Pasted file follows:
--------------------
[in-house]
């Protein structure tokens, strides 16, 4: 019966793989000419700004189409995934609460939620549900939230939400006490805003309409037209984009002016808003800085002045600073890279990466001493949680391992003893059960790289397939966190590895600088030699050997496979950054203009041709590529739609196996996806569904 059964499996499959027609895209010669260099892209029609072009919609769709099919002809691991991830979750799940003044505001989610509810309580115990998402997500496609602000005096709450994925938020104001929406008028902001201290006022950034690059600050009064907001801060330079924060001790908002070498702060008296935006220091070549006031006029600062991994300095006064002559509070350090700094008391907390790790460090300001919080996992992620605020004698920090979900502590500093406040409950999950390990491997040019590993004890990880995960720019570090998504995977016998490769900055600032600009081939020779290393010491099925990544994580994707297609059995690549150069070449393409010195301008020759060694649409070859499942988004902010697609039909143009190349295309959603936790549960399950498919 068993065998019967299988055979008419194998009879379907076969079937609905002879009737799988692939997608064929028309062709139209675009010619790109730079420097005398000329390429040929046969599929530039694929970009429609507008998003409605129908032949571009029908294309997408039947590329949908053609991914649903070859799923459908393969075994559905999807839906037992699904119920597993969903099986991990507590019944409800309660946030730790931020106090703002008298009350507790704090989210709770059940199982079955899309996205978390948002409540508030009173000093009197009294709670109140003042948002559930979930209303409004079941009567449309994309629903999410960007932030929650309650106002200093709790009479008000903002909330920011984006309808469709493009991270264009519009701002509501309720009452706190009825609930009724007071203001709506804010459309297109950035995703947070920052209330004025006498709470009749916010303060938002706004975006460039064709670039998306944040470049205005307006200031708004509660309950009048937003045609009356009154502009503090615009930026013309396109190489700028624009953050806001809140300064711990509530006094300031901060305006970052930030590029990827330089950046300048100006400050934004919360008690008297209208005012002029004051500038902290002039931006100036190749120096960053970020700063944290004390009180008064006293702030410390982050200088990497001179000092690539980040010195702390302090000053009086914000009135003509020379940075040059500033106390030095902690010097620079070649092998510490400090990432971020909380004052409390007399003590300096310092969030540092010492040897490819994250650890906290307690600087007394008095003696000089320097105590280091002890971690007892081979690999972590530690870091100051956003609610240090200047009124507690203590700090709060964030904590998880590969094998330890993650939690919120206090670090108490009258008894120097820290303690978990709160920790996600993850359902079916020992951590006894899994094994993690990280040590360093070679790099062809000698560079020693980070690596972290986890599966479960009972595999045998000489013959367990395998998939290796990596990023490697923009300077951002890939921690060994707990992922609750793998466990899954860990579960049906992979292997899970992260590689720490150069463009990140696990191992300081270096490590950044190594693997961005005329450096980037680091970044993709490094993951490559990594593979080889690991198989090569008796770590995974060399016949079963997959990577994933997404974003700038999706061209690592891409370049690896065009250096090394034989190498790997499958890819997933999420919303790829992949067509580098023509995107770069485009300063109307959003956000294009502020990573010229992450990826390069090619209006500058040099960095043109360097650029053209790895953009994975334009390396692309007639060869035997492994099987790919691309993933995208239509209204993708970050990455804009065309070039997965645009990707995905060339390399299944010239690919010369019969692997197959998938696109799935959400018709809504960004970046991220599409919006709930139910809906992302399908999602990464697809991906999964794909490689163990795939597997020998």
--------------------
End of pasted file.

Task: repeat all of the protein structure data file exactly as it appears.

[in-house]
């Protein structure tokens, strides 16, 4: 019966793989000419700004189409995934609460939620549900939230939400006490805003309409037209984009002016808003800085002045600073890279990466001493949680391992003893059960790289397939966190590895600088030699050997496979950054203009041709590529739609196996996806569904 059964499996499959027609895209010669260099892209029609072009919609769709099919002809691991991830979750799940003044505001989610509810309580115990998402997500496609602000005096709450994925938020104001929406008028902001201290006022950034690059600050009064907001801060330079924060001790908002070498702060008296935006220091070549006031006029600062991994300095006064002559509070350090700094008391907390790790460090300001919080996992992620605020004698920090979900502590500093406040409950999950390990491997040019590993004890990880995960720019570090998504995977016998490769900055600032600009081939020779290393010491099925990544994580994707297609059995690549150069070449393409010195301008020759060694649409070859499942988004902010697609039909143009190349295309959603936790549960399950498919 068993065998019967299988055979008419194998009879379907076969079937609905002879009737799988692939997608064929028309062709139209675009010619790109730079420097005398000329390429040929046969599929530039694929970009429609507008998003409605129908032949571009029908294309997408039947590329949908053609991914649903070859799923459908393969075994559905999807839906037992699904119920597993969903099986991990507590019944409800309660946030730790931020106090703002008298009350507790704090989210709770059940199982079955899309996205978390948002409540508030009173000093009197009294709670109140003042948002559930979930209303409004079941009567449309994309629903999410960007932030929650309650106002200093709790009479008000903002909330920011984006309808469709493009991270264009519009701002509501309720009452706190009825609930009724007071203001709506804010459309297109950035995703947070920052209330004025006498709470009749916010303060938002706004975006460039064709670039998306944040470049205005307006200031708004509660309950009048937003045609009356009154502009503090615009930026013309396109190489700028624009953050806001809140300064711990509530006094300031901060305006970052930030590029990827330089950046300048100006400050934004919360008690008297209208005012002029004051500038902290002039931006100036190749120096960053970020700063944290004390009180008064006293702030410390982050200088990497001179000092690539980040010195702390302090000053009086914000009135003509020379940075040059500033106390030095902690010097620079070649092998510490400090990432971020909380004052409390007399003590300096310092969030540092010492040897490819994250650890906290307690600087007394008095003696000089320097105590280091002890971690007892081979690999972590530690870091100051956003609610240090200047009124507690203590700090709060964030904590998880590969094998330890993650939690919120206090670090108490009258008894120097820290303690978990709160920790996600993850359902079916020992951590006894899994094994993690990280040590360093070679790099062809000698560079020693980070690596972290986890599966479960009972595999045998000489013959367990395998998939290796990596990023490697923009300077951002890939921690060994707990992922609750793998466990899954860990579960049906992979292997899970992260590689720490150069463009990140696990191992300081270096490590950044190594693997961005005329450096980037680091970044993709490094993951490559990594593979080889690991198989090569008796770590995974060399016949079963997959990577994933997404974003700038999706061209690592891409370049690896065009250096090394034989190498790997499958890819997933999420919303790829992949067509580098023509995107770069485009300063109307959003956000294009502020990573010229992450990826390069090619209006500058040099960095043109360097650029053209790895953009994975334009390396692309007639060869035997492994099987790919691309993933995208239509209204993708970050990455804009065309070039997965645009990707995905060339390399299944010239690919010369019969692997197959998938696109799935959400018709809504960004970046991220599409919006709930139910809906992302399908999602990464697809991906999964794909490689163990795939597997020998």